Before defending Daniel Snyder, it is necessary to concede a point: The Washington Redskins' owner is a repugnant twerp. It would be unspeakably satisfying to watch the three field-goal kickers he's fired this season take turns sending him through the uprights.
During the last six months, Snyder has perpetrated a series of atrocities. At the expense of building an adequate offensive line and special teams, he recruited and then overpaid Geritol-popping superstars like cornerback Deion Sanders. He canned head coach Norv Turner with three weeks left in the season and a playoff berth potentially hanging in the balance. Thanks to his management, the Redskins have squandered considerable talent, played shambolically, and will finish in the center of the mediocre NFC East.
But none of this should be held against the man. As owner, Snyder not only has a right to act like a repugnant twerp, he has an obligation to fans to act like a repugnant twerp. Although he has been treated as a war criminal by the NFL's commentariat, Snyder's worst offense has been an urgent desire to win. His decisions can be retrospectively deemed chowderheaded, but they were worthy, necessary gambles—and in the best tradition of the NFL owner.
Snyder could not have constructed an immediate contender any other way. When he bought the Skins in 1999, he inherited a franchise devoid of youthful talent. The team didn't even have many aging stars. To quickly rebuild, he took an entirely reasonable, time-tested approach: He recruited the best available free agents. It is true that the stars he signed—Sanders, Irving Fryar, Bruce Smith, and Mark Carrier—didn't have many seasons left in their wizened bodies. But without these expensive, short-term investments, the Redskins would have had to wait years to make the playoffs.
If anything, Snyder's greatest weakness this season has been his patience. Because Snyder built his squad to win a Super Bowl this season, he couldn't afford to be forgiving. Yet he handed out second chances to players and coaches like seat cushions on Fan Appreciation Day. For weeks, he refrained from firing special-teams coach LeCharls McDaniel, despite his squad's dismal performance. And he kept staying the execution of Turner, a bland technocrat, while the team dropped game after game to the league's biggest losers. Running one of the most expensive franchise in the history of sport as a sputtering jalopy was an unforgivable offense. Turner should have been snuffed before the season began.
The Redskins' implosion has rather predictably precipitated an outbreak of Schadenfreude. Eminencies throughout the league have stepped forward to spank Snyder. Fox Sports analyst Cris Collinsworth pronounced him "Mini-Me playing fantasy football." Baltimore Ravens owner Art Modell denounced him for running roughshod over the wholesome values of the game. And when Snyder fired Turner, John Madden and a host of other pundits wagged their fingers at Snyder, chiding him for impatience.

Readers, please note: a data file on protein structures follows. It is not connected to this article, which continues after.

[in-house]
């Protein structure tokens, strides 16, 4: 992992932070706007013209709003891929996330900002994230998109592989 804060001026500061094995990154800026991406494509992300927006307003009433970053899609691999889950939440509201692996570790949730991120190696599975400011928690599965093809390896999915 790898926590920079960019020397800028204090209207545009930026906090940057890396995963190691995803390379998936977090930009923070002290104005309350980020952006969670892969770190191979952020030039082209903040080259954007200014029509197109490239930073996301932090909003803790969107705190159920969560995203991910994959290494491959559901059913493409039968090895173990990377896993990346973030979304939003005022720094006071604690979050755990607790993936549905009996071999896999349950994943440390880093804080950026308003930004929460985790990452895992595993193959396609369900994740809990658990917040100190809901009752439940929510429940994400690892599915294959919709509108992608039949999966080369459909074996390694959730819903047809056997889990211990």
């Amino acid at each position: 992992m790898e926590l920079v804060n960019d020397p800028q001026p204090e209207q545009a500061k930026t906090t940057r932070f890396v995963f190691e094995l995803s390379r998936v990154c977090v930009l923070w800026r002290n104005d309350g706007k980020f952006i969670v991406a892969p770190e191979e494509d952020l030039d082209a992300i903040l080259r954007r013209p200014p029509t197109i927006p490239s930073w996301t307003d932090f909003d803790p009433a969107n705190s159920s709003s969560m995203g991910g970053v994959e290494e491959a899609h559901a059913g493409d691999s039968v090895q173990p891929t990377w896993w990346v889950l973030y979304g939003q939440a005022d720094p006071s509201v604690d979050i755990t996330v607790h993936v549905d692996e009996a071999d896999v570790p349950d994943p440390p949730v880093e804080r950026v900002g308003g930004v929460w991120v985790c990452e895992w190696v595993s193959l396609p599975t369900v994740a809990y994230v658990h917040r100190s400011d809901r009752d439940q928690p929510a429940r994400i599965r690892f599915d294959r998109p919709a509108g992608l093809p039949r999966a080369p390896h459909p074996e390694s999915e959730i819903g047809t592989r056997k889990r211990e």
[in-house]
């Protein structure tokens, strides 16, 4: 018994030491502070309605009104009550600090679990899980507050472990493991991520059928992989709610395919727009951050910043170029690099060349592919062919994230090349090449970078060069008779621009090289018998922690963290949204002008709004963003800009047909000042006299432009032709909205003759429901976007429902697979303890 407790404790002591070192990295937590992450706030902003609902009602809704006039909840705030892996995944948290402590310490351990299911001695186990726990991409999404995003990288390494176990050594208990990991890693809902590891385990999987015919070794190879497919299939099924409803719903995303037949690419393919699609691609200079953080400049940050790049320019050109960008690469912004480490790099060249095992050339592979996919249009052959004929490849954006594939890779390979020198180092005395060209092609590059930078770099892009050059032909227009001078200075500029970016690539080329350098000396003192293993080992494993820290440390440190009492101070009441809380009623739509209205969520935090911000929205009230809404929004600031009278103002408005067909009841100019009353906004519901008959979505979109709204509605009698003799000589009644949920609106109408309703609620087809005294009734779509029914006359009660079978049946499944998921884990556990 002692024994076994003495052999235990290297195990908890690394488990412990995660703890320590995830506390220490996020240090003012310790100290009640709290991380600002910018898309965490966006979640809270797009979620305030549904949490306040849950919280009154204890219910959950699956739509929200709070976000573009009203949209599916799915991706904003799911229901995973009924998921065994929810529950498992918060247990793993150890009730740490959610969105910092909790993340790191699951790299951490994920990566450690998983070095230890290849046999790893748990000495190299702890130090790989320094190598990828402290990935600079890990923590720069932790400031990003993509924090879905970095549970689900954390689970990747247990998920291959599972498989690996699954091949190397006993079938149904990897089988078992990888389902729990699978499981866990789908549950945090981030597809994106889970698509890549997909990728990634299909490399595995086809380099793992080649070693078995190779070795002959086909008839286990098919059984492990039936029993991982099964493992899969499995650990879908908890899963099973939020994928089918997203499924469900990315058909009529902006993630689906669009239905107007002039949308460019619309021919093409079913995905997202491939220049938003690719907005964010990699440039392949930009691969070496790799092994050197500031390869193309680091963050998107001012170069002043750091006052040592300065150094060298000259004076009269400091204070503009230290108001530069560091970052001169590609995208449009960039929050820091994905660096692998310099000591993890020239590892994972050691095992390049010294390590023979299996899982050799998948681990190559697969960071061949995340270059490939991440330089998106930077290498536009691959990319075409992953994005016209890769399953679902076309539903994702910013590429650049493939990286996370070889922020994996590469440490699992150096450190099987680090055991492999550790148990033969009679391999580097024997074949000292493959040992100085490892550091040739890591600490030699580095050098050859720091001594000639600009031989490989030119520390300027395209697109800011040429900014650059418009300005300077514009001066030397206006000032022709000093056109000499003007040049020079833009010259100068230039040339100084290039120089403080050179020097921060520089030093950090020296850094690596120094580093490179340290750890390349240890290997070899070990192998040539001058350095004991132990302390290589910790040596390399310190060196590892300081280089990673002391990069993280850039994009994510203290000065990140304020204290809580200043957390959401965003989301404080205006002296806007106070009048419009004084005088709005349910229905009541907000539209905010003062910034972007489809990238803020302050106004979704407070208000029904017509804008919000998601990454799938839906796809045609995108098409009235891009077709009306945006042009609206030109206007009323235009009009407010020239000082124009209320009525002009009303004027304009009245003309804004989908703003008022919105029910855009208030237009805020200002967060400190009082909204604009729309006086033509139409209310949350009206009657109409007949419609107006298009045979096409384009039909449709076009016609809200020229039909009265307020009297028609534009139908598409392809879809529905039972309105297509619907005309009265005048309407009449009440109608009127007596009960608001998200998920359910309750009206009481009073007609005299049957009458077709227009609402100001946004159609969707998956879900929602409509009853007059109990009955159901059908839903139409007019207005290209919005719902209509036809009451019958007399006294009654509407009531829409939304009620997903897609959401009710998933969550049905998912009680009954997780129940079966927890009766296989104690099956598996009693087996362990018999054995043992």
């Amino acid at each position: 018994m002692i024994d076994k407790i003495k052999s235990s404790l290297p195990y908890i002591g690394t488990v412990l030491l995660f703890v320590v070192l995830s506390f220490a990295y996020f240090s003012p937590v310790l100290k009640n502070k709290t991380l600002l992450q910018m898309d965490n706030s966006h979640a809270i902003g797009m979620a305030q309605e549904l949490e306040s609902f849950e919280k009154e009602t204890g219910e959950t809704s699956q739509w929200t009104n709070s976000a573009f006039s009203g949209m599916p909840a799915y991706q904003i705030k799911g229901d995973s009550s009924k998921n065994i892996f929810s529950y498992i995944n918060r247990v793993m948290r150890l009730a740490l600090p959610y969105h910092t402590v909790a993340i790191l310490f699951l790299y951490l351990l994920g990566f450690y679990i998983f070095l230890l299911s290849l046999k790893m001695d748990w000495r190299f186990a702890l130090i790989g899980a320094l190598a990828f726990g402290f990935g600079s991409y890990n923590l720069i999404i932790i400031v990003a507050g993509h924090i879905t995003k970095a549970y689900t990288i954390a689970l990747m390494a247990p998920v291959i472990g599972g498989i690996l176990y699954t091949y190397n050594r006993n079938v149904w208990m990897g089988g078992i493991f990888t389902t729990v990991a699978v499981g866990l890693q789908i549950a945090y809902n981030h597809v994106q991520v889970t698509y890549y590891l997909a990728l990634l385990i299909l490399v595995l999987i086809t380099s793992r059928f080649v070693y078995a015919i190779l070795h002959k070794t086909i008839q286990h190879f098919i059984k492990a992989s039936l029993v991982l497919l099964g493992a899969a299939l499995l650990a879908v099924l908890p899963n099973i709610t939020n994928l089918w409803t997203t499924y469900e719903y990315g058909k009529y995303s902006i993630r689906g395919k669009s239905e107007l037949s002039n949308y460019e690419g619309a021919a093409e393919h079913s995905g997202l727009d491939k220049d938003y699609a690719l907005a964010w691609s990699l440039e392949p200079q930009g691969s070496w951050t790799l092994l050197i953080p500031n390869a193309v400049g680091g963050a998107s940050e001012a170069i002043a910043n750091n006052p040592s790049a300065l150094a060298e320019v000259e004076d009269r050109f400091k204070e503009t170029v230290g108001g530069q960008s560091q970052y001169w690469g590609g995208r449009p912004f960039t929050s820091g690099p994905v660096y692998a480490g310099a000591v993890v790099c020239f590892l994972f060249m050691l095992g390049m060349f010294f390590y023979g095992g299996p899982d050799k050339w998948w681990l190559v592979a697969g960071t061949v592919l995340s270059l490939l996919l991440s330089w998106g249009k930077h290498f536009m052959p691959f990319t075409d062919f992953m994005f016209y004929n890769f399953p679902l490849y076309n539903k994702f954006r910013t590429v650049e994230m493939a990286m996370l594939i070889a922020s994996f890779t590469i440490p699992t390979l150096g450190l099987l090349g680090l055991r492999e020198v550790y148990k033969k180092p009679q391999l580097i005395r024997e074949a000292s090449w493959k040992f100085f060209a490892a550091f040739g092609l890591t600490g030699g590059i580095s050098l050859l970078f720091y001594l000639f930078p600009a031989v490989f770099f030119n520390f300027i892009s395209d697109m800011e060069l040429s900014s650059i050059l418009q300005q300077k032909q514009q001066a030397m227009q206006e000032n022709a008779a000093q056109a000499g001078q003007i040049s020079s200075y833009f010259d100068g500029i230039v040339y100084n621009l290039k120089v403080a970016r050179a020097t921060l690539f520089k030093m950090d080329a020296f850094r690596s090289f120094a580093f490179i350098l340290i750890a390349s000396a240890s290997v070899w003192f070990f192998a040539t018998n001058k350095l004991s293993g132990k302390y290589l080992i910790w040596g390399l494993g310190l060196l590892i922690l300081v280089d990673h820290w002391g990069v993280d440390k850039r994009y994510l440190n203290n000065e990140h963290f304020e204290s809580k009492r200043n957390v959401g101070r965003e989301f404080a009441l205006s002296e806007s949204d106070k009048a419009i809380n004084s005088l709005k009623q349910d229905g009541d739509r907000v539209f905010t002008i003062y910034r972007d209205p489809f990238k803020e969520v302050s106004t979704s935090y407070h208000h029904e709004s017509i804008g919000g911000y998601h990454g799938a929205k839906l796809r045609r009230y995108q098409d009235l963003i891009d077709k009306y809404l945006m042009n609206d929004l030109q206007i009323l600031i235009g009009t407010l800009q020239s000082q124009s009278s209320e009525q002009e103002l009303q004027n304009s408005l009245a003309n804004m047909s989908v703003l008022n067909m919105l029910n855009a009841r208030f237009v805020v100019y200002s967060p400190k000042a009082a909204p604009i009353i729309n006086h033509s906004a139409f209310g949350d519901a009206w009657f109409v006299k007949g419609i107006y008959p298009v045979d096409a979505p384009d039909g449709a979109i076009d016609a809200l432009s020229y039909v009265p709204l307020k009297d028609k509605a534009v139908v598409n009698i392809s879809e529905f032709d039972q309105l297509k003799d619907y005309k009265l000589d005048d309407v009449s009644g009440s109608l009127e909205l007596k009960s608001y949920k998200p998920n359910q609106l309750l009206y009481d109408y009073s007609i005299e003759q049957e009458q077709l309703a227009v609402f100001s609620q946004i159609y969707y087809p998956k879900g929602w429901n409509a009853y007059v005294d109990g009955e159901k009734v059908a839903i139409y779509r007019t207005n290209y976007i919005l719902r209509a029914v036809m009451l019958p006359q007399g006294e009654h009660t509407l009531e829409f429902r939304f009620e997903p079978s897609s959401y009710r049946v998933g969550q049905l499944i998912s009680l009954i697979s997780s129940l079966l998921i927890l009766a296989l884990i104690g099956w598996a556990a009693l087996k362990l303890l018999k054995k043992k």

The NFL isn't normally known for this sort of high-mindedness. There's only one explanation for their sanctimony: They are snobs. The NFL views Snyder as an arriviste flaunting his new McMansion. To be sure, Snyder has contributed to this image himself. Almost every week, Washington Post photographers capture Snyder seated in a director's chair on the practice field sidelines puffing an enormous stogie. During games, the cameras fix on Snyder spastically jumping up and down in the owner's box. When Snyder feels disappointment, he does tend to express himself with Gambino tact.
But the NFL owners have no business ganging up on Snyder for monomania. From George Halas onward, the NFL has a proud tradition of owners dirtying themselves in management. In Halas' case, he actually handed himself the whistle and coached the Bears. Or to take the more obvious example, Snyder is far less vain than Jack Kent Cooke, the owner who for decades ran the Skins as a monument to himself. Cooke not only used the team to curate a collection of friendships with powerful Washingtonians, he built an antiseptic suburban stadium and named it after himself.
And Snyder is clearly no more intrusive an owner than his colleagues. The Dallas Cowboys' Jerry Jones, the most glaring case, sits on the sidelines, whispering into players' ears. In this week's game against the Skins, he actually stormed onto the field to scream at a referee. And while Snyder canned Turner after six-plus lousy seasons, Jones fired legendary coach Jimmy Johnson immediately after he won two Super Bowls.
But the NFL prefers to promote the myth of the benevolent owner. An older guard of management—especially Modell, the Giants' Wellington Mara, and the Rooney family in Pittsburgh—like to figure themselves small businessmen. They are loyal friends of the working man who treasure community. Good Rotarians. Yet anyone who has witnessed any of the labor strife that afflicted the league in the '80s knows that this stance is a sham. And some of these same tradition-minded owners have moved their franchises in a pout when they have been unable to extort fancy new stadiums from cash-strapped cities.
But fans and media happily buy the owners' spin. Sports is the lone area of American life that everyone seems to agree should be cordoned off from the free market, with salary caps and exemption from antitrust laws. Owners aren't supposed to be too entrepreneurial. When they try hard to recruit talent, they are considered vulgar. When they hike ticket prices, they are damned as crass. The myth of the kindly owner is a beautiful myth, but it's also a destructive one. Just ask the fans of the Cincinnati Bengals, where the team is run by Mike Brown—a first-rate mensch. He's genuinely loyal, patient, and probably considers Snyder abhorrent, and his team has a record of 3-12.